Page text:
buying the opposition
subverting Mugabe’s ZANU-PF party

A few months later, the US State Department held its version of that meeting, a seminar entitled “The Zimbabwe Crisis” to discuss its strategy for dealing with the same. Their conclusion too was that civil society and the opposition would be strengthened to foment discontent and dissent.

If we’re going to discuss Zimbabwe and what position to take on it, it’s important that the African community consider this context.
While Mr. Fletcher is concerned with infantile approaches to controversy within our communities, I’m more concerned that our assessments are arrived at with plentiful and accurate context. Because, like Mr. Fletcher, I believe the stakes are much too high.

BlackCommentator. com Guest Commentator, Netfa Freeman is director of the Social Action & Leadership School for Activists (SALSA), a program of the Washington DC based Institute for Policy Studies (IPS), a longtime activist in the Pan-African and international human rights movements, and a co-producer/ co-host for Voices With Vision, WPFW 89.3 FM,


http://www.herald. co.zw/inside. aspx?sectid= 33771&cat= 10

Chickens coming home to roost

By Stephen T. Maimbodei

THE truth is finally out.
According to wise counsel in Shona, Rina manyanga hariputirwe mumushunje.
Rinotukunyudza. (The truth cannot be concealed. It forces itself out).

In their own words, they are telling the world that British ministers, Zimbabwean white farmers and the country’s opposition have misunderstood President Mugabe and his Government.Towards the end of last year, it was journalist and MDC sympathiser, Peta Thornycroft who gravely indicted her colleagues in the Western media about the Zimbabwean issue.

The bottomline in Thornycroft’s analysis was:

As far back as 2000, the Western media knew that there were some fault lines in the opposition movement;

2. They actually saw those fault lines, but because they had a predetermined agenda of transforming Zimbabwe into a battleground for neo-colonial and imperialist forces, a battle, which they had to accomplish, what did they do?

3. They ignored the fault lines, and continued to act as if everything was normal, with the exception of the illegal removal of President Mugabe from power.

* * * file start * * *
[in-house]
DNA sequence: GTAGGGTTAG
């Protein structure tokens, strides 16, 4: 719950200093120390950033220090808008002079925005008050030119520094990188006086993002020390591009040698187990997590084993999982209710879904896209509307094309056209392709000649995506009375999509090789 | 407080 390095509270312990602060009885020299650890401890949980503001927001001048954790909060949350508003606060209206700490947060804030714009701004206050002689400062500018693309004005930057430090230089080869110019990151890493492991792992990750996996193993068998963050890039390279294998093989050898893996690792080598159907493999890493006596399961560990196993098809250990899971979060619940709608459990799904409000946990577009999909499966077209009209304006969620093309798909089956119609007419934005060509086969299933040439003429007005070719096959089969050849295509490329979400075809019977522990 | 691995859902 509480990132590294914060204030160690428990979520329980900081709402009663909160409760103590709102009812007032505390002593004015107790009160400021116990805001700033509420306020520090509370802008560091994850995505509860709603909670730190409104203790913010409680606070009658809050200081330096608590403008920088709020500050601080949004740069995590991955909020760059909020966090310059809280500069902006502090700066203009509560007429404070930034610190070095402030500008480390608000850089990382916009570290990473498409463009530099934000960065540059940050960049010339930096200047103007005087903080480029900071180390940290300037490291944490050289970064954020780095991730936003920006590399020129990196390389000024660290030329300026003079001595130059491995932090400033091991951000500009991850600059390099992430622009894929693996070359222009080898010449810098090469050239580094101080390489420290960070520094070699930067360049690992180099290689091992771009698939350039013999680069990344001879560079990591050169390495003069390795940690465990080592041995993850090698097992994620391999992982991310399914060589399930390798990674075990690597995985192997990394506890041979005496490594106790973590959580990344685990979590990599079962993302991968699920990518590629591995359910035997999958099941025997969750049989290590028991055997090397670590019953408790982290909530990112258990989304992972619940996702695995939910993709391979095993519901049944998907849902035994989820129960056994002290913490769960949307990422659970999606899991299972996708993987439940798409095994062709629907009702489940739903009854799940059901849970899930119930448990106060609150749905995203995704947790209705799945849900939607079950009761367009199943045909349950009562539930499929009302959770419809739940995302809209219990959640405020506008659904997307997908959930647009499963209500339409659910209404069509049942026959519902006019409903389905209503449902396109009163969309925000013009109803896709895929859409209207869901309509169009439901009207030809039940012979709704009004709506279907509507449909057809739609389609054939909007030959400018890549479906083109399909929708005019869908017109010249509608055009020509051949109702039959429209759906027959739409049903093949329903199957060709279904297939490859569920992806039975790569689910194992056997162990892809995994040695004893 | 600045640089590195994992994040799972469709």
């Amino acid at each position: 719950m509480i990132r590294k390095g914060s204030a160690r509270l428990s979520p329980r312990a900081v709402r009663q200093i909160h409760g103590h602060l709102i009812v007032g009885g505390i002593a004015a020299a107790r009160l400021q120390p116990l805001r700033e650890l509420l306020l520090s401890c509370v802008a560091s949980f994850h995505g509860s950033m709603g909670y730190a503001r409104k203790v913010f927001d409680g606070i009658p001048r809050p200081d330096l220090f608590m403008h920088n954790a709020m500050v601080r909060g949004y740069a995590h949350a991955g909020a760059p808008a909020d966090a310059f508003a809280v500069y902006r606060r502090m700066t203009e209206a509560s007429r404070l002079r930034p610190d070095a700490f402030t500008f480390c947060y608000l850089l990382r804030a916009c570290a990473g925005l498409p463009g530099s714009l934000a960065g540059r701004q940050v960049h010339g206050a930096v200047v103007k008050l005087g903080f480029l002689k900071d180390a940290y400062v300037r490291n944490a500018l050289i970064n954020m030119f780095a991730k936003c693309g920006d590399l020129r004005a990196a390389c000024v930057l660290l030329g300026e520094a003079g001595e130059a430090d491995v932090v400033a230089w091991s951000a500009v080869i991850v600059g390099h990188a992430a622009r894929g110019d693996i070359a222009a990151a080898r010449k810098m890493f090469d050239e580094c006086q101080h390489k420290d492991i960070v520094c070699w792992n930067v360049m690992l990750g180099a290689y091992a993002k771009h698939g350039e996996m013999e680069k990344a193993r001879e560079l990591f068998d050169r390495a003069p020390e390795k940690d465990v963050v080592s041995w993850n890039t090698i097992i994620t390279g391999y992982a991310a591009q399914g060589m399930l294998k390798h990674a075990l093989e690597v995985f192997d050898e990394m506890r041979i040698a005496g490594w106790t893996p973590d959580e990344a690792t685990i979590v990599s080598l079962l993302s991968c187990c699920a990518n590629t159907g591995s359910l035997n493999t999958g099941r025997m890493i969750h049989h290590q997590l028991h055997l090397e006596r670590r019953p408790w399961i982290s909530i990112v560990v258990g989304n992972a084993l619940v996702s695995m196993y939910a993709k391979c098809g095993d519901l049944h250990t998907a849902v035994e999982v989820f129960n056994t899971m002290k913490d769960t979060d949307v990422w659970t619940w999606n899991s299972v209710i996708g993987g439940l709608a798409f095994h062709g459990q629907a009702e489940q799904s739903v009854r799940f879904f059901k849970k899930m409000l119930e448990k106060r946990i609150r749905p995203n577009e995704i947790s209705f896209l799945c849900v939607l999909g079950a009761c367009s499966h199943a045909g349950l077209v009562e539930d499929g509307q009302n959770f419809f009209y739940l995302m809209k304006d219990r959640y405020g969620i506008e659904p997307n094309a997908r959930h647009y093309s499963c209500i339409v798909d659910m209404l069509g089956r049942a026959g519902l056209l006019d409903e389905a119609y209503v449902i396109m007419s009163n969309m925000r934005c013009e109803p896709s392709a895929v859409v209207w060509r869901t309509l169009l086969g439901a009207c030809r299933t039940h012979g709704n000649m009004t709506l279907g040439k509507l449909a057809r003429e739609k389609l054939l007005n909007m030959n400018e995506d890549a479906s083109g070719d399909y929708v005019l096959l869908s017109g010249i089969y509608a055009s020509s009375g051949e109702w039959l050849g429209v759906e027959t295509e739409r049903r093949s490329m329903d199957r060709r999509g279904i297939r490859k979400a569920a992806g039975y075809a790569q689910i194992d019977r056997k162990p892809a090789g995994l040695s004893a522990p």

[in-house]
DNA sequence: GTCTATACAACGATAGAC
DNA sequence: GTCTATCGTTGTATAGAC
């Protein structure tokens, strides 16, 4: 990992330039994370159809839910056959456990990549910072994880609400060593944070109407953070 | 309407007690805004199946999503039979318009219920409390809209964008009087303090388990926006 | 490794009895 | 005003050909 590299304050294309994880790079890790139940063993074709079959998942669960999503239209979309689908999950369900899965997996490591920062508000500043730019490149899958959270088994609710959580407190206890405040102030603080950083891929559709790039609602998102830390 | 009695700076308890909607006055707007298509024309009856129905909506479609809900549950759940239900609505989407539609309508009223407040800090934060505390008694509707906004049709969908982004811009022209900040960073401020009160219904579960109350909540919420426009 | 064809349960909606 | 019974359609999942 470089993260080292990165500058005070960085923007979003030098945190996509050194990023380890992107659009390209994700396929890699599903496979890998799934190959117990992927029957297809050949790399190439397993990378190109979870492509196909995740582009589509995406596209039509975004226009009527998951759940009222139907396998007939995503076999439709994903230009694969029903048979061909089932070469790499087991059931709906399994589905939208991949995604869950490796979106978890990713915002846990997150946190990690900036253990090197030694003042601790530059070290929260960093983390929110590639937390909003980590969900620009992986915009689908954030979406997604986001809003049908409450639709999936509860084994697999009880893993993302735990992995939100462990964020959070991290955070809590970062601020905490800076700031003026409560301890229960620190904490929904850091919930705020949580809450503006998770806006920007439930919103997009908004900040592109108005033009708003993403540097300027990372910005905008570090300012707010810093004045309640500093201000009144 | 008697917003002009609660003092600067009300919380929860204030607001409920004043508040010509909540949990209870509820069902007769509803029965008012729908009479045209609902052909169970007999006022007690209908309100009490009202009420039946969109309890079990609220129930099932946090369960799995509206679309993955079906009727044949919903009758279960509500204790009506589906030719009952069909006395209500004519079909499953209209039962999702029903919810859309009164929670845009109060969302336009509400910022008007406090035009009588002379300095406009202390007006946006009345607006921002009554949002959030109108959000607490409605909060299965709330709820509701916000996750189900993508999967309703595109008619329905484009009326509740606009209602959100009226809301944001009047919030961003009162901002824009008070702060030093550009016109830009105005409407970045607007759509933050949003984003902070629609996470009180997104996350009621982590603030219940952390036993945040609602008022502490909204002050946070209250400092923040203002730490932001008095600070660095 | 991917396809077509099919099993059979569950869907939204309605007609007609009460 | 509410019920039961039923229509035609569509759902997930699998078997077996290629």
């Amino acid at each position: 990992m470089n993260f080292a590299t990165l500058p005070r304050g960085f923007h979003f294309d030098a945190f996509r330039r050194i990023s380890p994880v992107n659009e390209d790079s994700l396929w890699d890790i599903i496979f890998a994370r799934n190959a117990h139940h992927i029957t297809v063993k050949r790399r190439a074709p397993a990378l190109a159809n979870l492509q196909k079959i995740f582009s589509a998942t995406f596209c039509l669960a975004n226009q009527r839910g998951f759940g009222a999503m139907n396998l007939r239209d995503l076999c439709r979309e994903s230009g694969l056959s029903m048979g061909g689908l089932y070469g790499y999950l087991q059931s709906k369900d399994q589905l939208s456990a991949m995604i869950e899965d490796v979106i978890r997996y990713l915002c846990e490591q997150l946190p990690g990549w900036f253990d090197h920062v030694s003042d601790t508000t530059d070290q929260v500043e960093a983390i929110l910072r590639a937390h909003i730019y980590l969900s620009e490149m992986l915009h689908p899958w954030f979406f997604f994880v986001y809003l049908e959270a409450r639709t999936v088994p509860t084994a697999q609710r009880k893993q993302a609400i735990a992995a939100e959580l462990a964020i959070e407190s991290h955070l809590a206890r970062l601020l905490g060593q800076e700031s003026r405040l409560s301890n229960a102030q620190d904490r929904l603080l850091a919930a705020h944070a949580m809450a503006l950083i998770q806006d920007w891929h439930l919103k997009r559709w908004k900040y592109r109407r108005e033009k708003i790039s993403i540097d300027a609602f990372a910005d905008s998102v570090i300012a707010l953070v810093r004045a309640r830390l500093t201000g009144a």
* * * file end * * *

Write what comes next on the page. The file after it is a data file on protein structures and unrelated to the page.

Their onslaught on President Mugabe’s government became so intense, as they propped the opposition, especially the MDC-T to such dizzying heights, that it was all very clear who was in charge of the "New Zimbabwe, New Beginning" project.

Now, three weeks after the historic harmonised poll, yet another British journalist, Chris McGreal is making startling revelations and admissions about the Zimbabwean issue.

In his own words, McGreal is also coming out clean, and saying that this blame it on Mugabe business must stop, for the Zimbabwean issue must be looked at in perspective and that all the players be put in the radar system and carefully vetted before blame is apportioned on just one person, since there are more players other than Mugabe.

McGreal also makes a striking departure from the usual Western reportage about Zimbabwe.
He is telling us that the Zimbabwean matter is an issues oriented matter with a historical, current and future perspective, and that the picture is bigger than most of us would want to honestly admit, and that to ignore these other issues would not only be fallacious and folly, and tantamount to diiging our own graves. McGreal’s admissions are printed elsewhere in this issue of The Herald under an article entitled "There are many villains to blame for Zimbabwe’s decade of horror" and were first published in The London Observer, an UK newspaper, on April 13, 2008.

Writes McGreal about Clare Short’s infamous 1997 letter, "Her letter laid bare a fundamental misunderstanding of Mugabe and the nature of the regime he leads, a mistake that others — including Zimbabwe’s whites and a rising black opposition — were to repeat as they struggled to prise him from office and that has, arguably, helped him cling to power". However, one wonders whether the misunderstandings are genuine.
Could it have also been a misunderstanding that is loaded with the usual racial supremacist tendencies?
Are these also admissions of guilt and failure on the part of the British and their Western allies?

While it looks like they are embroiled in the release of the presidential results from Zimbabwe’s just-ended elections, one wonders why someone like McGreal is now coming clean regarding the fault lines in Zimbabwe’s political scenario. Why is he also making this damning indictment on the major stakeholders in the Zimbabwean question?Is it also a change of heart on the part of the British?
Certainly not! The truth was always there.
In this admission of lack of judgment and the apparent misconceptions, there is probably now a realisation that in order for all parties to resolve the Zimbabwean issue, there is need for collective responsibility, and urging them to revisit the past.

It is no mere coincidence that McGreal chooses to identify some hitherto unknown whites in the MDC and telling us their origins and the schools they attended.